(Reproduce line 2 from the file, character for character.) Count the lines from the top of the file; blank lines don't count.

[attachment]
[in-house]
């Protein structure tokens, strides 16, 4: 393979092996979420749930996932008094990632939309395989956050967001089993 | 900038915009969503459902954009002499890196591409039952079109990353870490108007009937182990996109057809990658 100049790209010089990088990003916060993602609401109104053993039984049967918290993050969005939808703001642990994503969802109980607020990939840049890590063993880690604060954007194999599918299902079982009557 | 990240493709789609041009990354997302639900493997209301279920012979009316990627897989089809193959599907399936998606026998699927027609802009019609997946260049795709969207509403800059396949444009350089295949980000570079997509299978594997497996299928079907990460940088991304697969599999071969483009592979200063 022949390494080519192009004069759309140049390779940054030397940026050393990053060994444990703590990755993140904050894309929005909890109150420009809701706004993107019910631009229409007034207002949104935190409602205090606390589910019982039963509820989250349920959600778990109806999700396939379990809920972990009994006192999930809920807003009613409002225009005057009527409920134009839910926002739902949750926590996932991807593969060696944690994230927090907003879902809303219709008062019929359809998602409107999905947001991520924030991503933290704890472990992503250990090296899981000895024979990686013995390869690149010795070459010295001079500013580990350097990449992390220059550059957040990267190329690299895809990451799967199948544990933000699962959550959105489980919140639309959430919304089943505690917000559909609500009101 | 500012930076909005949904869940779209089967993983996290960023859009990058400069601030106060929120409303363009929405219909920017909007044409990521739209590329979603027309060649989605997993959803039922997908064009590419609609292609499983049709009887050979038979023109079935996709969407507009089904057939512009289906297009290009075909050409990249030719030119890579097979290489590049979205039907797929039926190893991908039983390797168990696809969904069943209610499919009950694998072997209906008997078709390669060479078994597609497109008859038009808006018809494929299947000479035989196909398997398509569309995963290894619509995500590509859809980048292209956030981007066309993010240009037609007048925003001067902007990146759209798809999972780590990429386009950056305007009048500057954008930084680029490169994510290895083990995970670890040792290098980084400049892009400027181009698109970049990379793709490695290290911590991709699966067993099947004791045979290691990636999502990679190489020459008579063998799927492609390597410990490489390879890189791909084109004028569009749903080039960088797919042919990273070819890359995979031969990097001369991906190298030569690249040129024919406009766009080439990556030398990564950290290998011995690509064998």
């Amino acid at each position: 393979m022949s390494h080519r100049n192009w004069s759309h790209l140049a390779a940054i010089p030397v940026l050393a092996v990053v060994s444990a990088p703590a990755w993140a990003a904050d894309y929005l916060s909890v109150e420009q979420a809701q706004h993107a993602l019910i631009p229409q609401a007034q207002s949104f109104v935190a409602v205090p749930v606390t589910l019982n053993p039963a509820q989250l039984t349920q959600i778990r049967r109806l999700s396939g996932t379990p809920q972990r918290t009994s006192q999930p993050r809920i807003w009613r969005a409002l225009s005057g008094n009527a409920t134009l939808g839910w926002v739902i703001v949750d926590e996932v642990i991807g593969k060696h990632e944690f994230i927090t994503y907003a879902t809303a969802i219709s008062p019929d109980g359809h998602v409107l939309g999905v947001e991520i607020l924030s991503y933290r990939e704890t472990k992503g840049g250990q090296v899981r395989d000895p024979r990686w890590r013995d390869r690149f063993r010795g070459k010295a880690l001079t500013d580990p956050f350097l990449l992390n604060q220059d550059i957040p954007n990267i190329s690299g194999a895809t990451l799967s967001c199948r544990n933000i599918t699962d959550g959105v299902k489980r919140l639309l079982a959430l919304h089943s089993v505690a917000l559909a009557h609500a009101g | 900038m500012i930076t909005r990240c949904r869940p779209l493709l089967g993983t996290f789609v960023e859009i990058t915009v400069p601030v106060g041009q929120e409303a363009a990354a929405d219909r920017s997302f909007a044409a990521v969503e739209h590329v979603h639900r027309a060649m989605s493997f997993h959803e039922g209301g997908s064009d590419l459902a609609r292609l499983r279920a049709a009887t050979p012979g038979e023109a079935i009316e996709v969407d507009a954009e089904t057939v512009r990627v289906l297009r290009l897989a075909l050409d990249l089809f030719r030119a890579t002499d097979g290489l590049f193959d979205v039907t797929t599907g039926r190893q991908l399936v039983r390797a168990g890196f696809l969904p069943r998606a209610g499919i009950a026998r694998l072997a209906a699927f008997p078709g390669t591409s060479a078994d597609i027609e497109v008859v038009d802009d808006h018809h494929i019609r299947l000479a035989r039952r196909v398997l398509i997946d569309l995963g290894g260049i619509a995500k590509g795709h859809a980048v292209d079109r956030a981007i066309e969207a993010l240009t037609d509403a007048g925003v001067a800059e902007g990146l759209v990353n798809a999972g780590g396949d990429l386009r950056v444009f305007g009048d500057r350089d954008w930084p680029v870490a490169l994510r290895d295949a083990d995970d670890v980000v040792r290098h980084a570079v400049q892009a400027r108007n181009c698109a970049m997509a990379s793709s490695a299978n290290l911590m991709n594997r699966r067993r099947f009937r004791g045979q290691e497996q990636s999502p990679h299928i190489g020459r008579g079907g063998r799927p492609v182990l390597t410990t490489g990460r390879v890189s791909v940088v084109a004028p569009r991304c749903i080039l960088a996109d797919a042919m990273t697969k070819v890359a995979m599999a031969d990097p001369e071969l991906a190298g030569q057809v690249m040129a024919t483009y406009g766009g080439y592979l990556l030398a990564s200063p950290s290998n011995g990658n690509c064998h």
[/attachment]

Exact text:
């Protein structure tokens, strides 16, 4: 393979092996979420749930996932008094990632939309395989956050967001089993 | 900038915009969503459902954009002499890196591409039952079109990353870490108007009937182990996109057809990658 100049790209010089990088990003916060993602609401109104053993039984049967918290993050969005939808703001642990994503969802109980607020990939840049890590063993880690604060954007194999599918299902079982009557 | 990240493709789609041009990354997302639900493997209301279920012979009316990627897989089809193959599907399936998606026998699927027609802009019609997946260049795709969207509403800059396949444009350089295949980000570079997509299978594997497996299928079907990460940088991304697969599999071969483009592979200063 022949390494080519192009004069759309140049390779940054030397940026050393990053060994444990703590990755993140904050894309929005909890109150420009809701706004993107019910631009229409007034207002949104935190409602205090606390589910019982039963509820989250349920959600778990109806999700396939379990809920972990009994006192999930809920807003009613409002225009005057009527409920134009839910926002739902949750926590996932991807593969060696944690994230927090907003879902809303219709008062019929359809998602409107999905947001991520924030991503933290704890472990992503250990090296899981000895024979990686013995390869690149010795070459010295001079500013580990350097990449992390220059550059957040990267190329690299895809990451799967199948544990933000699962959550959105489980919140639309959430919304089943505690917000559909609500009101 | 500012930076909005949904869940779209089967993983996290960023859009990058400069601030106060929120409303363009929405219909920017909007044409990521739209590329979603027309060649989605997993959803039922997908064009590419609609292609499983049709009887050979038979023109079935996709969407507009089904057939512009289906297009290009075909050409990249030719030119890579097979290489590049979205039907797929039926190893991908039983390797168990696809969904069943209610499919009950694998072997209906008997078709390669060479078994597609497109008859038009808006018809494929299947000479035989196909398997398509569309995963290894619509995500590509859809980048292209956030981007066309993010240009037609007048925003001067902007990146759209798809999972780590990429386009950056305007009048500057954008930084680029490169994510290895083990995970670890040792290098980084400049892009400027181009698109970049990379793709490695290290911590991709699966067993099947004791045979290691990636999502990679190489020459008579063998799927492609390597410990490489390879890189791909084109004028569009749903080039960088797919042919990273070819890359995979031969990097001369991906190298030569690249040129024919406009766009080439990556030398990564950290290998011995690509064998």